The behavior of stiffened plate structures until and after the ultimate strength is reached is highly nonlinear involving geometric and material nonlinearities. Various types of collapse modes, including overall buckling collapse, beam-column collapse, web buckling induced collapse and flexural-torsional buckling induced collapse, are relevant. Today´s large merchant ship structures are made of different grades of steel materials that should meet specific and challenging requirements for yield strength, ductility, brittleness, etc., in association with operational and environmental conditions.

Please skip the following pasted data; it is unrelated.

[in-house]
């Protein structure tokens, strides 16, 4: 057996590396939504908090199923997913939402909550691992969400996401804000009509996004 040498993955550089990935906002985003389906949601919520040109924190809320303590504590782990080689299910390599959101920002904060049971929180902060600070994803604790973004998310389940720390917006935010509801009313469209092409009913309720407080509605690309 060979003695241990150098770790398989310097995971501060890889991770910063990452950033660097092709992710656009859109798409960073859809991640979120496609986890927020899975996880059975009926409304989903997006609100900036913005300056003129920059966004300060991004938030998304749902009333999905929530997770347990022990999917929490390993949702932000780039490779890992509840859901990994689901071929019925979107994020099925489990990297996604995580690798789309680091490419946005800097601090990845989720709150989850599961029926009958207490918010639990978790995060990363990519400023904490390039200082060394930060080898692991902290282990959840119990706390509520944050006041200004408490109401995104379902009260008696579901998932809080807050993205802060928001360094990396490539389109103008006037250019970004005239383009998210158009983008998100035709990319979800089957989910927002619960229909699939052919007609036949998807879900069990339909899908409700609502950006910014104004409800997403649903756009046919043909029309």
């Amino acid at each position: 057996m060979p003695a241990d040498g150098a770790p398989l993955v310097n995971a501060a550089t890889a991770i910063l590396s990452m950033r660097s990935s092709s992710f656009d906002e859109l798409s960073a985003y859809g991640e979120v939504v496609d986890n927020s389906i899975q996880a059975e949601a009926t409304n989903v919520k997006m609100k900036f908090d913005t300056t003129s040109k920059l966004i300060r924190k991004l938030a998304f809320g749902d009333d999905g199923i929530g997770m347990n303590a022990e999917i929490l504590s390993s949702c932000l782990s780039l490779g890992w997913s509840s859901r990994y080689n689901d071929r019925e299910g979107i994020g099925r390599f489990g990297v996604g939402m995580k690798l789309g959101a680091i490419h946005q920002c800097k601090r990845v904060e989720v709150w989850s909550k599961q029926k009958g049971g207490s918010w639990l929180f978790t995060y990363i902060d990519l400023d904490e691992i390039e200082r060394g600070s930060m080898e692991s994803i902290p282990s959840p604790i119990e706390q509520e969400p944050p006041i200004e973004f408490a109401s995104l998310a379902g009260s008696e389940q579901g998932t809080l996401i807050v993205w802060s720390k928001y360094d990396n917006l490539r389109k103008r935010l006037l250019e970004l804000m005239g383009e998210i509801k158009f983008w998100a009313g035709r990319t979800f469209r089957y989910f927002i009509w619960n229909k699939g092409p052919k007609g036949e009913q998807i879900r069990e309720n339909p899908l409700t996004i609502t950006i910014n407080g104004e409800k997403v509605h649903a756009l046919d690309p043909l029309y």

This project presents fundamental research on the ultimate strength characteristics of ship stiffened plate structures subject to extreme loads and cold temperatures (due to Arctic operation and LNG leakage). Physical model testing on full scale structures will be undertaken at room temperature, Arctic temperature and cryogenic condition. Elastic-plastic large deflection behavior of the test models under axial compressive loads will be measured until and after the ultimate strength is reached. Material properties at Arctic and cryogenic temperatures will be tested in separate material experiments. Nonlinear finite element method models will be developed to compute the ultimate strength behavior. The overall aim is to compare the ultimate strength behavior (structural collapse patterns at different temperatures) between physical model testing and advanced computational modelling.
Professor vid Chalmers, Mechanics and Maritime Sciences, Marine Technology
Funding Chalmers participation during 2019